From the Ground Up: Developing Jamaica’s National Land Agency, 2000-2016

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Abstract 

In 2001, registering or transferring land in Jamaica was an uphill battle. Four separate departments handled different aspects of land administration, leading to weak coordination and delay. Even straightforward transactions dragged on for weeks, simply getting information was a struggle, and fraud was commonplace. In April of that year, Jamaica established the National Land Agency, charged with merging the four departments, speeding up services, and improving their quality. As the new agency’s CEO, Elizabeth Stair led a team of managers that had to oversee the consolidation, design systems to prevent fraud, improve performance, and implement new procedures and technologies to increase speed and transparency. During its first decade and a half of operation, the National Land Agency significantly reduced processing times and won acclaim for its customer service and innovative use of technology. Despite these successes, there was still room to improve land tenure security. Stiff documentation requirements, high costs, and limited awareness of the process meant that registration and related services remained out of reach for many Jamaicans.

Lessons Learned

  • Advantages of functional consolidation. Merging four divisions into a single semi-autonomous agency allowed the government to streamline service delivery, standardize procedures, and reduce processing times.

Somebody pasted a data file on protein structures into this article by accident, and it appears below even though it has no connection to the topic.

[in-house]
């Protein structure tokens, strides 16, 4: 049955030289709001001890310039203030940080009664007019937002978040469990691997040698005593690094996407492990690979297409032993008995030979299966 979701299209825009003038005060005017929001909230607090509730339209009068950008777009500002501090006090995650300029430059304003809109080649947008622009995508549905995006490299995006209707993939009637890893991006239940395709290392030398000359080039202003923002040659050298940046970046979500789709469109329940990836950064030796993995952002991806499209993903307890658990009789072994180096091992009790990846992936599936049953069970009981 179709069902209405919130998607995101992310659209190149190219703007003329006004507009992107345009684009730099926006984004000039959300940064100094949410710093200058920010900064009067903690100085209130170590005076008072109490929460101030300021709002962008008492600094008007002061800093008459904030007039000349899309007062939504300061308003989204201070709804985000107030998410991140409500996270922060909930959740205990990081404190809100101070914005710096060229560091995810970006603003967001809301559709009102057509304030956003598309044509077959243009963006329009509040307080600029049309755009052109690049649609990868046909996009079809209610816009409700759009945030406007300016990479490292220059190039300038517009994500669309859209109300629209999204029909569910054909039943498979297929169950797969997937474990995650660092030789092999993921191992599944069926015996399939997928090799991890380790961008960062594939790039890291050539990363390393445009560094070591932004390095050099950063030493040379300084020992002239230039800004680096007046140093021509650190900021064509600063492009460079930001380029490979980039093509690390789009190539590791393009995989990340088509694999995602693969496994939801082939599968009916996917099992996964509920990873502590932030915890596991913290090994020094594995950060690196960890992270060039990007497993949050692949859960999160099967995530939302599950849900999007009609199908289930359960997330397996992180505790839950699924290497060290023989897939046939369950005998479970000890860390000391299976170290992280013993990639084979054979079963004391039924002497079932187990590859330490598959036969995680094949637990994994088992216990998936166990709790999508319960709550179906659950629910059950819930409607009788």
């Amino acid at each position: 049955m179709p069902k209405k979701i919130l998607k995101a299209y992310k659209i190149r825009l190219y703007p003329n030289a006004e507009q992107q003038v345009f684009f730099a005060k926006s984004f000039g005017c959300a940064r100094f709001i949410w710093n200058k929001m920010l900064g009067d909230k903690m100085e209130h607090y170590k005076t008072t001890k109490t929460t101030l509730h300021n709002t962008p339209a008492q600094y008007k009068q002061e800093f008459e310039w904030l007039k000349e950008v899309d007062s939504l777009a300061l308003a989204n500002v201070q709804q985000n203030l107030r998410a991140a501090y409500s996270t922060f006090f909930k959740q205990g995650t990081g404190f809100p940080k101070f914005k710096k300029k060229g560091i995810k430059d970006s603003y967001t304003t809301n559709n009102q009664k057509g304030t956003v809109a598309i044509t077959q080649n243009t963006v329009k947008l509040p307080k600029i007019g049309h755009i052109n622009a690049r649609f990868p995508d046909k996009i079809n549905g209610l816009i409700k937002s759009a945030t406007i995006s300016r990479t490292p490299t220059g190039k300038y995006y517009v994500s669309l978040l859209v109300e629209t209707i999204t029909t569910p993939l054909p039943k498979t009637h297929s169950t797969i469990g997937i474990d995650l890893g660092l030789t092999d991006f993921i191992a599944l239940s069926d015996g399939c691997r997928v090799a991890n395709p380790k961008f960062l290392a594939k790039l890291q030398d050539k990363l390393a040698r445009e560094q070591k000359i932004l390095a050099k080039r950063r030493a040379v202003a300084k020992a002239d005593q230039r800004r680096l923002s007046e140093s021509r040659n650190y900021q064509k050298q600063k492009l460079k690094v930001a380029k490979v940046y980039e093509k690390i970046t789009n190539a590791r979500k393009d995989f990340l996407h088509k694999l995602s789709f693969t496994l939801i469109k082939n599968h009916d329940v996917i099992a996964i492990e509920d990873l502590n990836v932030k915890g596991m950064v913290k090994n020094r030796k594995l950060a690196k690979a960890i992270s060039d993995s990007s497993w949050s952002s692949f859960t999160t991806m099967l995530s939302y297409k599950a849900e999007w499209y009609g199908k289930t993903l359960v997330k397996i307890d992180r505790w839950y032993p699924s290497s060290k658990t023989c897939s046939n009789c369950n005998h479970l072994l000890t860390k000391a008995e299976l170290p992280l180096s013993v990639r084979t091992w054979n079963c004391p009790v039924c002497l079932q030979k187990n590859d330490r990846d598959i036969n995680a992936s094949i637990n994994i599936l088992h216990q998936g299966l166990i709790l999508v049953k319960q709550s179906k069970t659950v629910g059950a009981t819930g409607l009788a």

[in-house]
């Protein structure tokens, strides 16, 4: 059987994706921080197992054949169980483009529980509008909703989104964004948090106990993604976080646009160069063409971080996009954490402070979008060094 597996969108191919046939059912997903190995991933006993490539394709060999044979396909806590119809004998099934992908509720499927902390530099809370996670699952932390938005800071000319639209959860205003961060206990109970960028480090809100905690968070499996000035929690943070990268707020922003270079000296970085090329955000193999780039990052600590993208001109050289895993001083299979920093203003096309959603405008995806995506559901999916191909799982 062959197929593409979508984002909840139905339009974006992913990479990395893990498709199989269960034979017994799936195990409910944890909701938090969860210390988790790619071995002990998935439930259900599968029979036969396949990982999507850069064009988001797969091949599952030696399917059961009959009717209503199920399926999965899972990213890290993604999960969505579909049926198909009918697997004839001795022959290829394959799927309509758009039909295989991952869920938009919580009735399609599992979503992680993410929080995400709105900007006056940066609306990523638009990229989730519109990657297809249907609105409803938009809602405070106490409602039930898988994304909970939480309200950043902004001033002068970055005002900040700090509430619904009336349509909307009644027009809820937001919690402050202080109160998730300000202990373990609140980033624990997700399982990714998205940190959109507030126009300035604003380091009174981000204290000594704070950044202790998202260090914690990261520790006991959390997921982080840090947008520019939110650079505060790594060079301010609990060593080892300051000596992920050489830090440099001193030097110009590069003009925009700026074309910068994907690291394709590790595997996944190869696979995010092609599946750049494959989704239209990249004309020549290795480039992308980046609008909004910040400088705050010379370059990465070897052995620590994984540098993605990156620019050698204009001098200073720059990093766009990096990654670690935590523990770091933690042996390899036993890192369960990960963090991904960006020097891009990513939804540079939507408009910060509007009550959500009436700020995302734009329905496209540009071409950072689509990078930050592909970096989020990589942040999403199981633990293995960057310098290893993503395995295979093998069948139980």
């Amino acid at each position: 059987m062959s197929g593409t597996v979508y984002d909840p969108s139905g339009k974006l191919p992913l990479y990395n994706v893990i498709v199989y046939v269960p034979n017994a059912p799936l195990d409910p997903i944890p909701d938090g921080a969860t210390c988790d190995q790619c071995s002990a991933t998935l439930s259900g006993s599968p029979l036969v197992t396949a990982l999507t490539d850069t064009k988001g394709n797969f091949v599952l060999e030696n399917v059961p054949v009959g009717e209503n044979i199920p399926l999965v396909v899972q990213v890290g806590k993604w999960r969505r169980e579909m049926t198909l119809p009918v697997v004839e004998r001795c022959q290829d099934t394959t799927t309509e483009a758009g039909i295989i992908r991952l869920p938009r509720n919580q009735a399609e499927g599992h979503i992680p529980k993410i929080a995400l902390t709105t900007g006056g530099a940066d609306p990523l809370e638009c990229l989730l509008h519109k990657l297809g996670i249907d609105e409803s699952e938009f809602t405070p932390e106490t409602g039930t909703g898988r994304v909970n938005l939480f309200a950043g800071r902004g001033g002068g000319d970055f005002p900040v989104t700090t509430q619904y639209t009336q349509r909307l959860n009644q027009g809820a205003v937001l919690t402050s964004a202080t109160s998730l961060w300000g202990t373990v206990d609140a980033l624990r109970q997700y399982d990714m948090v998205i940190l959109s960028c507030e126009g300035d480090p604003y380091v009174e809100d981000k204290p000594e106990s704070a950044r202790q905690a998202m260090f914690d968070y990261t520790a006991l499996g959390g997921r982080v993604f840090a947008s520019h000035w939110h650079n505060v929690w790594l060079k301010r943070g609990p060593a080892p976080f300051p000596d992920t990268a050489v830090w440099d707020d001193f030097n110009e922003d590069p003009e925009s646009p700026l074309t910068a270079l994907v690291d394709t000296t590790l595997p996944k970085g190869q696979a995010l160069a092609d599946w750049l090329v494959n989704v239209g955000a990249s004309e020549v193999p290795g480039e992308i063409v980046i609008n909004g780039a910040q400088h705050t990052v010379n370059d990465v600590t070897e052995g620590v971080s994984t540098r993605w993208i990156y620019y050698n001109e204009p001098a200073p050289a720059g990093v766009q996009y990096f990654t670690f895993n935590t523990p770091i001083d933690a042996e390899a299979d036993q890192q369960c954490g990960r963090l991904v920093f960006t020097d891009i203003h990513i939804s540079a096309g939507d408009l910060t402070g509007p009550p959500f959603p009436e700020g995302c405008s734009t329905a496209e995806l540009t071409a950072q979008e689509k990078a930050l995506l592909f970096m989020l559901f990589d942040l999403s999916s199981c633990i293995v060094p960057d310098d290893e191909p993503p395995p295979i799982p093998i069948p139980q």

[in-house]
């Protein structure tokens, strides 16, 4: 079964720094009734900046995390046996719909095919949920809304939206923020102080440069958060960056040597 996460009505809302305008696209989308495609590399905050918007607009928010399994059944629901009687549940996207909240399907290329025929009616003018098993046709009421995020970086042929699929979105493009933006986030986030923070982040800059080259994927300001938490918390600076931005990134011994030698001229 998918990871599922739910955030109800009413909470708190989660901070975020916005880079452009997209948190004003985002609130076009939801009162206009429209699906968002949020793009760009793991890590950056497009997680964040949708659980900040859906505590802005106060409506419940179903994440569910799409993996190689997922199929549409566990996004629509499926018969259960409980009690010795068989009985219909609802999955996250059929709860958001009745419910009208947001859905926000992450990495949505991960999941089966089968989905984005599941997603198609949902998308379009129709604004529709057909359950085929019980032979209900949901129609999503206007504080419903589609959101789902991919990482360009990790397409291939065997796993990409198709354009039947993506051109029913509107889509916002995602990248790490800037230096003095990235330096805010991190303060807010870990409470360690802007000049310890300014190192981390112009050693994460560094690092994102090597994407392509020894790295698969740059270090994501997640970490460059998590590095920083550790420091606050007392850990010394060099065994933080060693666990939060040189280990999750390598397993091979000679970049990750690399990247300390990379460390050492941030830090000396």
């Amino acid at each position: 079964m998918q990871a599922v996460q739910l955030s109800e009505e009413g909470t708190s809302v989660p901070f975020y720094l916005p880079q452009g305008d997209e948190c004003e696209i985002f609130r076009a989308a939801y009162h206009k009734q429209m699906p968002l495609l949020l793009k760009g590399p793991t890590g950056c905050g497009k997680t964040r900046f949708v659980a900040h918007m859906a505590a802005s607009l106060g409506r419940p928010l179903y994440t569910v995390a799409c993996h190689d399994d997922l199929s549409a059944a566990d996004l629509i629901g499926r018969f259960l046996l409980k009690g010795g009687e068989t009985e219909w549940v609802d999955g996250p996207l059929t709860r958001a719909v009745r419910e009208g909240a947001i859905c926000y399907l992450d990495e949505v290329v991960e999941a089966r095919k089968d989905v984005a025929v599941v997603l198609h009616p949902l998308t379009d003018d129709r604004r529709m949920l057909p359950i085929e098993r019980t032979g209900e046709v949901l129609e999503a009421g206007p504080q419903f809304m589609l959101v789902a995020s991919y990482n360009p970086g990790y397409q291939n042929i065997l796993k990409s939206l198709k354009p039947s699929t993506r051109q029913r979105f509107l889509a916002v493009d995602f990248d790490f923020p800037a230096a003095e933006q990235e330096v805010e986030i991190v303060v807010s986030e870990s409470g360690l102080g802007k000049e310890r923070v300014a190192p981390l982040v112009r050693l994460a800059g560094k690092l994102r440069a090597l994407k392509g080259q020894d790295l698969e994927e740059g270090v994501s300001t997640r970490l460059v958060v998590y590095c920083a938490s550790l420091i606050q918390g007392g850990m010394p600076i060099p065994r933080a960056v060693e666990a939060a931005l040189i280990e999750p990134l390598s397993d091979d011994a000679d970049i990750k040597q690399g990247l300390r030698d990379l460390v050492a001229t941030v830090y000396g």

• Overcoming resistance and curbing graft. A strong, unified management team and a consistent message helped answer internal opposition and external critics of the transition. Staff retraining, individualized targets for performance tied to financial incentives, and new procedures and technologies helped establish a new operational culture.
  • Additional barriers remain. Despite the agency’s successes, Jamaica’s overall experience also demonstrates the range of additional barriers to land registration, including stiff documentation requirements, high costs in the form of fees and taxes, and limited awareness of the requirements, that can prevent many property owners from formalizing their claims.

 

Maya Gainer drafted this case study based on interviews conducted in Kingston, Jamaica, in June 2016. The Omidyar Network funded the development of this case study. Case published January 2017.

Keywords 
digitization of records
executive agencies
land administration
tenure security
cadastre
surveying
valuation
land titles
fraud prevention
information access
Focus Area(s): 
Civil Service
Economic Services
Critical Tasks: 
Computerization of records
Evaluating performance
Independent agencies
Land registration
Performance management system
Sequencing reform
Technology & innovation initiatives
Training
Core Challenge: 
Contracting out (creating semi-autonomous agencies)
Coordination
Principal-agent problem (delegation)
Country of Reform: 
Jamaica
Type: 
Case Studies
Author: 
Maya Gainer